Mu­sic that Changed Me

Is­raeli con­duc­tor Ilan Volkov

BBC Music Magazine - - CONTENTS - In­ter­view by Jeremy Pound

Mu­sic was all around me when I was young. My fa­ther was pi­anist with the Is­rael Pi­ano Trio, and I used to go to his con­certs and hear him teach. Above all I re­mem­ber him play­ing the Brahms and Schu­bert Trios, and it is still very emo­tional for me to hear them. I my­self started play­ing the vi­olin at around six years old and the pi­ano later. I don’t think I was that tal­ented as a player, but I was very in­ter­ested in mu­sic from an early age, and started read­ing scores while lis­ten­ing when I was very young. The first thing I lis­tened to a lot was a six-lp STRAVIN­SKY set called Nine Mas­ter­pieces Con­ducted by the Com­poser, which has the likes of The Rite of Spring and The Fire­bird plus later works such as Sym­phony of Psalms. You could delve into it for hours. Stravin­sky wasn’t an amaz­ing con­duc­tor tech­ni­cally, but this set be­gan a bit of an ob­ses­sion with his work.

When I was 13, we lived in Mu­nich for a year. Sergiu Celi­bidache was con­duct­ing the Mu­nich Phil­har­monic, so I used to go to a lot of con­certs, plus there was the Bi­en­nale of New Mu­sic. My in­ter­est in new mu­sic re­ally started, though, when I went to the Dart­ing­ton Sum­mer School, where my fa­ther was teach­ing. I re­mem­ber go­ing with him to a Vinko Globokar con­cert, a Michael Fin­nissy con­cert and these very strange latenight con­certs, and feel­ing the ex­cite­ment of see­ing some­thing that I didn’t re­ally know or un­der­stand. My fa­ther was cu­ri­ous about mu­sic, and that cu­rios­ity was pos­si­bly the most im­por­tant thing he gave to me.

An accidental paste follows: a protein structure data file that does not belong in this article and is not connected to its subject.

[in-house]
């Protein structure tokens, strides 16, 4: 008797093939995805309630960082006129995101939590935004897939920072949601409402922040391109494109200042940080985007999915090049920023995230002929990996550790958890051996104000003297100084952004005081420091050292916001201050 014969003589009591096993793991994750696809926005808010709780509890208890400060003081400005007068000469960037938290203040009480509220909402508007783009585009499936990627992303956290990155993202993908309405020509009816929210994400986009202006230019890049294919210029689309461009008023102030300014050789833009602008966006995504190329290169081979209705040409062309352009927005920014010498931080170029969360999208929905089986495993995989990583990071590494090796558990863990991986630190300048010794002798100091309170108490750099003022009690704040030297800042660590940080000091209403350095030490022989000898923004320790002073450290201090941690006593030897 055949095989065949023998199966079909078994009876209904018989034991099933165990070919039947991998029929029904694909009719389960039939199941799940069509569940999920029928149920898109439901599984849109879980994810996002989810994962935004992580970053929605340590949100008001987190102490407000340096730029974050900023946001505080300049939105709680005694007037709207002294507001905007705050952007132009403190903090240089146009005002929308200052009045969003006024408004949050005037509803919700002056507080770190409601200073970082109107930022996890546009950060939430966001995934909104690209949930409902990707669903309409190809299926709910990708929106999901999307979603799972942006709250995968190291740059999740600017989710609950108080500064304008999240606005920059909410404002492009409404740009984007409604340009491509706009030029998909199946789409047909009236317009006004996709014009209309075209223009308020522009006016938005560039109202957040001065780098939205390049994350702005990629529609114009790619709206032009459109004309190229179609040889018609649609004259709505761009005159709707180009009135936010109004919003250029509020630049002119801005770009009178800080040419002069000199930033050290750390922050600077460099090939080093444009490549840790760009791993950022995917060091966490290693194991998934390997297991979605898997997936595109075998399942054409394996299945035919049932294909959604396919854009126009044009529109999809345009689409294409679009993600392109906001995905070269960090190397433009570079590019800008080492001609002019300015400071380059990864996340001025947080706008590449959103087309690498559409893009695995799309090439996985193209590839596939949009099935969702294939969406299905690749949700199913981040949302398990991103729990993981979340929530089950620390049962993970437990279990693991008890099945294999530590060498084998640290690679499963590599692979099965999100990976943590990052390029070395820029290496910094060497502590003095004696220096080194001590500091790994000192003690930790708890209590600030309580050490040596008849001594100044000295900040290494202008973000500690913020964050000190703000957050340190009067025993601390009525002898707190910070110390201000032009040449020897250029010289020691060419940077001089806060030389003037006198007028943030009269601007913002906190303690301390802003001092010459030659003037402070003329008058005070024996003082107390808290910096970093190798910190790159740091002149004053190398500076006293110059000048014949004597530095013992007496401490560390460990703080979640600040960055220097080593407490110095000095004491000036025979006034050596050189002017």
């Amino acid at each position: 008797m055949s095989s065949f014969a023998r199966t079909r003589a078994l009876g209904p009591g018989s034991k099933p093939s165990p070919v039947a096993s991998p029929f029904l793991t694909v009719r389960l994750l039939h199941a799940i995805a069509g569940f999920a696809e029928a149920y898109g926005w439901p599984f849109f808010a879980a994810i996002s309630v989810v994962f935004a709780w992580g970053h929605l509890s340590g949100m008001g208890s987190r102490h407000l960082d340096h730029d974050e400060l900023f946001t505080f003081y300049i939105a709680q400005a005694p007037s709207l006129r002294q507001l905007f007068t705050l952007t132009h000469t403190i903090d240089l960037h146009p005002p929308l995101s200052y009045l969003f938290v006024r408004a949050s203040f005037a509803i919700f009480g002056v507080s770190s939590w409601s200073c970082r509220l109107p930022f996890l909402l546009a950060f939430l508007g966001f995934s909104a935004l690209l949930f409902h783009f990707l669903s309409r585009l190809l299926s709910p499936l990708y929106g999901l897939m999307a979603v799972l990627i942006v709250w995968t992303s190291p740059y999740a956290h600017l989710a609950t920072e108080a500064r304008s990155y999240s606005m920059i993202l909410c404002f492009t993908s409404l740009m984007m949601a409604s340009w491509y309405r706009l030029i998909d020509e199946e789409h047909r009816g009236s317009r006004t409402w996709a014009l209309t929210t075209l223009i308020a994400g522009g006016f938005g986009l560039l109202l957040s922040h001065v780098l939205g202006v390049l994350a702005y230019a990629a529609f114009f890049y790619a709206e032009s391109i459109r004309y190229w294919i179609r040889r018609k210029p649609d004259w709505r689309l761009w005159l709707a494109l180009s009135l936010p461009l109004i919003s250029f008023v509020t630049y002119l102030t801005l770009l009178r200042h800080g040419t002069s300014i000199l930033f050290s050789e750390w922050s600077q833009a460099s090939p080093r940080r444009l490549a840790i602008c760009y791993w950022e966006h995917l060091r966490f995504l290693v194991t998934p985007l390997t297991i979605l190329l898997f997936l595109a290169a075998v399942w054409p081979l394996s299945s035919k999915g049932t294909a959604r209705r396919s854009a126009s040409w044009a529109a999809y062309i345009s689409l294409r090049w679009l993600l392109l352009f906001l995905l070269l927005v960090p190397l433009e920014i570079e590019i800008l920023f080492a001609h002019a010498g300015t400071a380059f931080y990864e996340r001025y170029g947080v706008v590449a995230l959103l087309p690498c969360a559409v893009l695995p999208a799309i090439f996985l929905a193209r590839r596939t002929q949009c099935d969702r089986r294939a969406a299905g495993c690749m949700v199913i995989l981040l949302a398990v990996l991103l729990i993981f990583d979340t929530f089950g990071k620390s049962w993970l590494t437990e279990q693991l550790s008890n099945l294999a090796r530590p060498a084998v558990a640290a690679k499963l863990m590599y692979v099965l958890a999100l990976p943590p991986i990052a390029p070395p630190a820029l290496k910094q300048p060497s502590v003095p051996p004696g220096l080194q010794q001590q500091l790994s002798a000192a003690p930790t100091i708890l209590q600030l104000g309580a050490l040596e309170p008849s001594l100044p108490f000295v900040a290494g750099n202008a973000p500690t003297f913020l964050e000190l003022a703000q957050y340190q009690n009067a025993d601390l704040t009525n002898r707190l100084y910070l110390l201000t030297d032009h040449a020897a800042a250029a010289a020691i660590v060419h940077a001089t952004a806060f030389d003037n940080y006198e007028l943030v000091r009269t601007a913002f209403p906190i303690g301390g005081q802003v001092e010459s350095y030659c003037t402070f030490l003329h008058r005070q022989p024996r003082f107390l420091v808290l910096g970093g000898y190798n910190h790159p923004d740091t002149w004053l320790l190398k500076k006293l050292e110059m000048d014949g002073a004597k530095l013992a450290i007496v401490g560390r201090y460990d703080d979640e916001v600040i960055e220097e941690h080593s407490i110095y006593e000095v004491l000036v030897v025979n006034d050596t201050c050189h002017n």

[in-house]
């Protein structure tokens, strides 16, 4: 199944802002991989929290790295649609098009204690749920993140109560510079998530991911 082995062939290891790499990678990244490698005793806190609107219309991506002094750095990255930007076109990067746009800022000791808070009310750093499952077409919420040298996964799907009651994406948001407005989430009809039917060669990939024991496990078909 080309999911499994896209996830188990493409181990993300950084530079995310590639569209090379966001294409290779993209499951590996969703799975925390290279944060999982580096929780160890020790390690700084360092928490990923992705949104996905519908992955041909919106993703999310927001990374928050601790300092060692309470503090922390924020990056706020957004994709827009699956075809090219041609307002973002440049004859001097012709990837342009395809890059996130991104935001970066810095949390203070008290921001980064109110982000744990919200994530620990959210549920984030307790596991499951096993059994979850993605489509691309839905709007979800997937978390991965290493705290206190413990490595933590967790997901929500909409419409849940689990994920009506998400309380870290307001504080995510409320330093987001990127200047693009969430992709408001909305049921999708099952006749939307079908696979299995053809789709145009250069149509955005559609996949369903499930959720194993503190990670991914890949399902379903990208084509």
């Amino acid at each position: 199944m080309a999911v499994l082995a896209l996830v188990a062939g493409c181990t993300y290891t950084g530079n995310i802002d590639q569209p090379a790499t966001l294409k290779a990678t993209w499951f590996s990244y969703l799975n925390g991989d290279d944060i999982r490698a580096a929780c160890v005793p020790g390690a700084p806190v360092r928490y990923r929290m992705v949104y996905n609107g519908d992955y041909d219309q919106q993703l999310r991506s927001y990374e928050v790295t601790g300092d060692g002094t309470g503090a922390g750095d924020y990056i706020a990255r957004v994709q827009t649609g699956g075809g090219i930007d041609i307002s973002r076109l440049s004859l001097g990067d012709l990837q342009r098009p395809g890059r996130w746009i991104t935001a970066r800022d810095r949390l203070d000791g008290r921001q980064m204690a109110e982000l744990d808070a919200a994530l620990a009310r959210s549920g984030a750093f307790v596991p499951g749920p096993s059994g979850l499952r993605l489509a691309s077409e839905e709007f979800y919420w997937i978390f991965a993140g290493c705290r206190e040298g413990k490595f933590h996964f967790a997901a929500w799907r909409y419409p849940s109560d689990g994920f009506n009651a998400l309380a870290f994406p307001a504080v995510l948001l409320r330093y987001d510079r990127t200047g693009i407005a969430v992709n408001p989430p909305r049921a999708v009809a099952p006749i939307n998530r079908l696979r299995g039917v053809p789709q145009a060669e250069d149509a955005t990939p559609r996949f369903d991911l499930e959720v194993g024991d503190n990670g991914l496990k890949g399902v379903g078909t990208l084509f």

In the early 1990s, when I was about 15 or 16, a wave of early mu­sic record­ings came out. John Eliot Gar­diner’s record­ing of MONTEVERDI’S L’or­feo has a crazy line-up of singers – Anne Sofie von Ot­ter, Wil­lard White and so on – but for me it was not so much the singing that was amaz­ing as mo­ments such as the very open­ing and var­i­ous pow­er­ful scenes. They seemed so mod­ern in a way – the use of voices and in­stru­ments was so orig­i­nal. Later, I met Gar­diner and he in­vited me to sit in on his re­hearsals.

At about the same time, I also dis­cov­ered MUSORGKY’S songs, per­formed by Boris Christoff. He had this re­mark­able voice – it was scary stuff! It was in­cred­i­ble hear­ing this Rus­sian text and Mu­sorgsky’s way of writ­ing, which was very spe­cific, very sim­ple and leans a lot to­wards folk mu­sic. Orig­i­nal and unique, the songs are per­fect in so many ways.

When I came to London to study in the mid-1990s, PIERRE BOULEZ was do­ing a big Mes­si­aen fes­ti­val with the LSO. I’d heard a num­ber of his per­for­mances on disc, but to come and see him con­duct 20th-cen­tury mu­sic live was so cru­cial to me, and I was also lucky to get the chance to have a mas­ter­class with him – I learnt a lot about go­ing into de­tail and learn­ing to un­der­stand and an­a­lyse a whole piece. At the time, I bought a fivecd com­pi­la­tion of his per­for­mances, with pieces on it by com­posers in­clud­ing Schoen­berg, Be­rio, Carter and Kurtág.

It was won­der­ful to work with com­poser FRANÇOIS-BERNARD MÂCHE when I did my first con­cert with the Ensem­ble Con­tem­po­rain last year. He has been do­ing elec­tronic and acous­tic mu­sic since the 1950s, but has also al­ways been do­ing his own thing record­ing an­i­mals and lan­guages around the world and us­ing it in his mu­sic – mak­ing field record­ings of this type is com­mon­place these days, but he and his con­tem­po­raries re­ally started it off. His Kas­san­dra is a piece from the 1970s for brass, wind, pi­ano and a tape part that is full of na­ture sounds and lan­guages which I’m look­ing for­ward to per­form­ing again at the Tec­ton­ics fes­ti­val.

mod­ern monteverdi: ‘His use of voices and in­stru­ments was so orig­i­nal’ BORN IN IS­RAEL in 1976, Ilan Volkov stud­ied at the Royal Col­lege of Mu­sic in London. Af­ter serv­ing as as­sis­tant con­duc­tor of the Bos­ton Sym­phony, he was ap­pointed prin­ci­pal con­duc­tor of the BBC Scot­tish Sym­phony Orches­tra from 2003-9. Also for­merly mu­sic direc­tor of the Ice­land Sym­phony Orches­tra, since 2012 he has cu­rated Tec­ton­ics fes­ti­vals in both Reyk­javík and Glas­gow to ex­plore con­tem­po­rary mu­sic. This year’s Tec­ton­ics Glas­gow fes­ti­val takes place from 6-7 May.

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